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A right-wing newspaper columnist tears into another

I do not much care for Simon Heffer, the columnist who writes regularly for The Daily Telegraph. Even if I agree with him on certain issues, he has a way of making his points in a state of such constant anger that I find him rather wearying to read, rather like Paul Johnson in the Daily Mail – though Paul Johnson is to my mind much better when writing his history books, which I regard as superb. Mr Heffer also has a bit of a chip on his shoulder, if my judgement of this column, attacking Boris Johnson, is correct. Mr Heffer went to a grammar school in Essex, one of the best in the country, in fact. Boris Johnson went to Eton. For some people of a certain cast of mind, that is damning enough. But Heffer goes on to write a remarkably personal attack on BJ for his frivolity, lack of management skills, exploitation of old friends and colleagues, and so on. Blimey. I wonder what personal animus might bubble beneath the surface. It is not as if Johnson’s shortcomings were heavily classified secrets.

I sympathise with Heffer to an extent: if the Tories are going to challenge for the mayorality, is Boris really the best on offer? Maybe the harsh truth is that he is. For all that the mayor has a large budget and can make quite a difference to life in The Smoke, the job still has a slightly circus-act feel about it.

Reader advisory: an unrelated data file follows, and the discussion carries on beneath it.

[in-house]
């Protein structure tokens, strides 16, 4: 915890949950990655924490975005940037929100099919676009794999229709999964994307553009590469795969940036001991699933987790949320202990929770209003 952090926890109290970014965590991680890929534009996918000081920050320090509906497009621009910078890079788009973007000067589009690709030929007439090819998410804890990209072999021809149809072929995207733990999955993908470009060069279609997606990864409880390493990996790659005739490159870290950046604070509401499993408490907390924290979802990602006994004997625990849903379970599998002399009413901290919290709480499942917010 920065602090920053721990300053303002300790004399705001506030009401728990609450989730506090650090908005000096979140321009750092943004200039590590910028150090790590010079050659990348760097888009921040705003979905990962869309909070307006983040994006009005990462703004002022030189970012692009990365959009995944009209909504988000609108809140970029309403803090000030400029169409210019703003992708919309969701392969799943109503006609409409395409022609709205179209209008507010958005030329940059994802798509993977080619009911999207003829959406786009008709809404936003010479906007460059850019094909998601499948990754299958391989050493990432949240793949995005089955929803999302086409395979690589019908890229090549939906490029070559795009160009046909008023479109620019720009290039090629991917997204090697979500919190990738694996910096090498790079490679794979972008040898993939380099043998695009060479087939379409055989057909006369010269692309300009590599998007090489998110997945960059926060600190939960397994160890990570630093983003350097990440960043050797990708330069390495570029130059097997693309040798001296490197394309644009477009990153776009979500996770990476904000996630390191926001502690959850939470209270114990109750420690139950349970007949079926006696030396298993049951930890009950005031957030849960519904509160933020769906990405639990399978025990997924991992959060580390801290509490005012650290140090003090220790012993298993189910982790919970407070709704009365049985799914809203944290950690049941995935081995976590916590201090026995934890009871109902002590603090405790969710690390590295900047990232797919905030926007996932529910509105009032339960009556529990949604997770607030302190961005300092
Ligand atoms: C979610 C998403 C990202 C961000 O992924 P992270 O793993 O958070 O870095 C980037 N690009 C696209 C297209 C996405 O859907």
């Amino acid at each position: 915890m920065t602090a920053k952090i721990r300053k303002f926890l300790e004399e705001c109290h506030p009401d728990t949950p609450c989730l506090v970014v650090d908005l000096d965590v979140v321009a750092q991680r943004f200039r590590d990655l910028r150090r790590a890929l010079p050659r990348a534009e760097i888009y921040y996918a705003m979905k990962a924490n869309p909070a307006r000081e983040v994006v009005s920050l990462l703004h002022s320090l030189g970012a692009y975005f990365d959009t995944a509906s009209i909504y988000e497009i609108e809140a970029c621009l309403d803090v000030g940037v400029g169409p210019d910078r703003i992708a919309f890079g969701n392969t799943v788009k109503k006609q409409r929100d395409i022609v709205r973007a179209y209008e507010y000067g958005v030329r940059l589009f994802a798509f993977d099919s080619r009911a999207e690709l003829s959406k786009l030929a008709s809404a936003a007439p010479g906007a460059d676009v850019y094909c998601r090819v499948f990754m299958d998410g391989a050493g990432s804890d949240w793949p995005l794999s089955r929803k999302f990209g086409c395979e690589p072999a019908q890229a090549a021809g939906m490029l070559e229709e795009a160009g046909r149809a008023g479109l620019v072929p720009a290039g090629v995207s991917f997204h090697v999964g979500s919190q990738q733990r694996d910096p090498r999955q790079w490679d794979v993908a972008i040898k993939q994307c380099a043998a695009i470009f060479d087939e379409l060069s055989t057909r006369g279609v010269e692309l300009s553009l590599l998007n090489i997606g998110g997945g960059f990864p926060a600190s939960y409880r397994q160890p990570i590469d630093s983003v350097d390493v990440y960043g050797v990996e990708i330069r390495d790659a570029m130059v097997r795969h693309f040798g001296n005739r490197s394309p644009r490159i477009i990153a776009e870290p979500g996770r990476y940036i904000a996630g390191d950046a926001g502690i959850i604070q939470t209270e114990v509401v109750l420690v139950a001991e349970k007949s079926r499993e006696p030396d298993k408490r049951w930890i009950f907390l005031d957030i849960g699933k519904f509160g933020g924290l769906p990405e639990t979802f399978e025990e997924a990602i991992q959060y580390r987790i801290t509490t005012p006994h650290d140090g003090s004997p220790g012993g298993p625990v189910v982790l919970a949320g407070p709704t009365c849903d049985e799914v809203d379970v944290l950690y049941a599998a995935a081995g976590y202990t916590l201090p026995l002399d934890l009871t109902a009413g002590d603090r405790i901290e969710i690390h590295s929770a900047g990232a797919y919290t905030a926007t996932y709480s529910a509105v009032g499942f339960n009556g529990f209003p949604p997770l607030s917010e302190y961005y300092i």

But as I have said before, I have reservations about why London needs to have a mayor in the first place. I am still undecided whom I will vote for on 1 May.

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14 comments to A right-wing newspaper columnist tears into another

  • Dick

    Would a libertarian rather have Ken or Boris? I know the hypothetical answer should be “no-one at all”, but in the world today as it stands…

  • Vote UKIP then. However, Ken is far worse that Boris will be. I mean you might not like Boris, I rather like the guy, but you can be sure he won’t be sucking up to terrorists and their appeasers like Ken. I suspect if Ken is removed by the voters there will be all sorts of vileness uncovered.

  • M

    The only sensible policy would be to get rid of the office of Mayor of London. It was a New Labour creation, and like 99% of what Labour have created, it should be abolished.

  • JezB

    I am still undecided whom I will vote for on 1 May.

    Then you must be an idiot.

  • Johnathan Pearce

    Then you must be an idiot.

    Hey, nice to hear from you too.

    I genuinely cannot figure out whether Boris J is better/worse than the Lib-Dem guy or the UKIP candidate, on the basis of what I have read about them and their views.

  • permanentexpat

    Leaders…and I reckon Mayors could fall into that category…are (mostly) only as good as their advisers.
    “A man is known by the friends he keeps.” is not a bad maxim when faced with the mayoral choice.

  • joe

    How can you not be decided?
    A vote for anyone other than Boris is a Vote for Livingstone. A vote for Livingstone is bad enough in and of itself, but it is also a vote of confidence in Gordon Brown.